Throughout the levels of Max Payne are the bad guys. Lots of bad guys. Lots and lots of bad guys. The body count by the end of the game must be at least somewhere in the hundreds. The levels don't feel crowded; it's just that thinking back on how many enemies died is somewhat surprising once far into the game (and the game is rather long). Despite the fact that there are plenty of enemies to go around, the AI is actually pretty good. The enemies know their way around the levels, sneak out from around corners, take cover when necessary, and run for reinforcements if needed. Boss-type enemies can take quite a number of shots but aren't inordinately armored. They take enough shots so you know their a key character but not so many that you're left wondering if under their clothes they're really robots made of kevlar. What's really great about the AI in Max Payne however is the auto-adjusting skill level. There are three primary skill levels (these mostly determine how much auto-aim is used and how tough the enemies and their weapons are) but, as you play the game the computer will automatically make adjustments to the skill of the enemies based on how well you play (or how well you don't play). This is one of the game's best features as it keeps gameplay at that wonderful challenging-but-fun level many games can't stay at for long.

The game's only real downside is its lack of multiplayer. This is likely due to the fact that multiplayer would not only not be anywhere near as immersive as the single player version but the bullet time feature would have to be removed. Aside from the higher skill levels, the game's replayability attraction comes in the form of a level editor included with the install and a special play mode called New York Minute. In New York Minute mode, the player is given one minute to complete each level. Each kill increases the amount of time the player has left but it's still pretty hectic.

Max Payne is, quite honestly, one of the best games I've played in the past few years. Remedy Entertainment put a great deal of effort into nearly every aspect of the game and it really pays off. The game will eat you for hours at a time and when you finally stop playing for the moment, the echos of hired guns yelling "Ice him!" and the booming of gunshots will resound in your head. Plus the manual and disc come in a DVD case instead of an evil, easily breakable jewel case!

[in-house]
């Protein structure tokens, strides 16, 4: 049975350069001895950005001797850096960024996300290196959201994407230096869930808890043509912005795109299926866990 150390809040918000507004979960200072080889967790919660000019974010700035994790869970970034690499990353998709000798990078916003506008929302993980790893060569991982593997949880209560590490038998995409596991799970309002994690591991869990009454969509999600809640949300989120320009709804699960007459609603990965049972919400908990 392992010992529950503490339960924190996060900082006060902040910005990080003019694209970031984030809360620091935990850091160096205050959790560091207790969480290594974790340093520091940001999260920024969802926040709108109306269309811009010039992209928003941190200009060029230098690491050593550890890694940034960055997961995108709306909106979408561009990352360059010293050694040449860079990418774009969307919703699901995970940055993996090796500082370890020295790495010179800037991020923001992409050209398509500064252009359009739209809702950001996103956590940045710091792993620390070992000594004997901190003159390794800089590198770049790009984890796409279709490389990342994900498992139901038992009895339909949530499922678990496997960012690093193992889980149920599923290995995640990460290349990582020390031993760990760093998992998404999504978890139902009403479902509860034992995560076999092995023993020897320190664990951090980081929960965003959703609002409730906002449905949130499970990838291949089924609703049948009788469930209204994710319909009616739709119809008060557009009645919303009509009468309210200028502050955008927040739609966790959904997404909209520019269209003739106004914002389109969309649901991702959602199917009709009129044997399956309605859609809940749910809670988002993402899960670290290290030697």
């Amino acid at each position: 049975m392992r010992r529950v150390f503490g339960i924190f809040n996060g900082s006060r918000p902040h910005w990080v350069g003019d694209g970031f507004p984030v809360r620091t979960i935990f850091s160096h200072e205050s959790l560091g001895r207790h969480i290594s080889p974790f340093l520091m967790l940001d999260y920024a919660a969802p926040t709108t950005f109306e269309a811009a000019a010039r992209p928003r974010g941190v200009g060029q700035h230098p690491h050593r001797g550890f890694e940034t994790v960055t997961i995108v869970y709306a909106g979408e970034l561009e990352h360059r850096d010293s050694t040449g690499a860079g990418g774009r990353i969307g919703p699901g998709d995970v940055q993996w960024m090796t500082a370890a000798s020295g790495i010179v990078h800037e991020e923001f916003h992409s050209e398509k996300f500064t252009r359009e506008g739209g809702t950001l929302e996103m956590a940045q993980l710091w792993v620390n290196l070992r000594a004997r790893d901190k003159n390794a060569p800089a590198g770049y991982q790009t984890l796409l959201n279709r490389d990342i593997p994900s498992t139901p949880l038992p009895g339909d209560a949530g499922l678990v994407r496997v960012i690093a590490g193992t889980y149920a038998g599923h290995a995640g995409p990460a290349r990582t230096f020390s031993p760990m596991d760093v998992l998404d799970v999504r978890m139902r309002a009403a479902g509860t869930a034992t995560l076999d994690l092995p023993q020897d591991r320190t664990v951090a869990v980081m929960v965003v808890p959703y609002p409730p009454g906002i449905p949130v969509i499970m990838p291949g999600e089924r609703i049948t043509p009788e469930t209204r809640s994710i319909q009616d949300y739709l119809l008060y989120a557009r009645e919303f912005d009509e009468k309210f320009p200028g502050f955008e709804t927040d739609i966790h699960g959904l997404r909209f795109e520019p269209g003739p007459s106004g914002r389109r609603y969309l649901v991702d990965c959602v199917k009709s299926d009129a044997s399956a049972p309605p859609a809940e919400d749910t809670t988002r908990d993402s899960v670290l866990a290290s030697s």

Platform: Game Boy Advance
Genre: Pseudo-3D Third-Person Shooter
Developer: Mobius Entertainment
Publisher: Rockstar Games
Release Date: December 16, 2003
ESRB Rating: M

How can I most succinctly describe what I think of this game?

How about this: I'm glad I only paid five bucks for it.

Max Payne GBA is what happens when a money-grubbing publisher finds itself in possession of a very lucrative game license. In the wake of the success of the original PC version, as well as the PlayStation 2 and X-Box ports, and with Max Payne 2 coming out near the end of 2003, Rockstar Games progressed to the next logical step: Max Payne for the 3DO!

Er, I mean GBA. Game Boy Advance. Well, they both make about the same amount of sense, at any rate.

What's wrong with the game? Let's start with the graphics. Everything has a washed-out look to it; the walls, the characters, even the blood. In Mobius'1 defense, it's very possible that they thought they were working on a Game Boy Color port. Even the storyboard portions have a very bad color depth problem; although the fact that they seem to have simply copied and resized images from the original game doesn't help. In all seriousness, my hypothesis for the shittyness of the game's graphics is that (1) they ran out of space and (2) they ran out of system resources. The first is based on the fact that one of Max Payne GBA's two gimmicks is that the storyboard scenes are voice-acted, just as in the PC and console versions. As you are probably aware, sound files (even at the lowest possible quality) take up quite a bit of space, and a GBA Game Pak only has 32 megabytes to work with. My guess is that the voice acting takes up at least four or five megabytes, which cuts rather sharply into the amount of space that can be used for other aspects of the game (like graphics). Secondly, the GBA's processor runs at a mere 16.78 Mhz, and the handheld has less than half a meg of RAM. Even with its low-quality graphics, the game often slowed down quite noticeably (and I don't mean from Bullet Time). If Max Payne had utilized the GBA's maximum graphics potential, it may have been unplayable.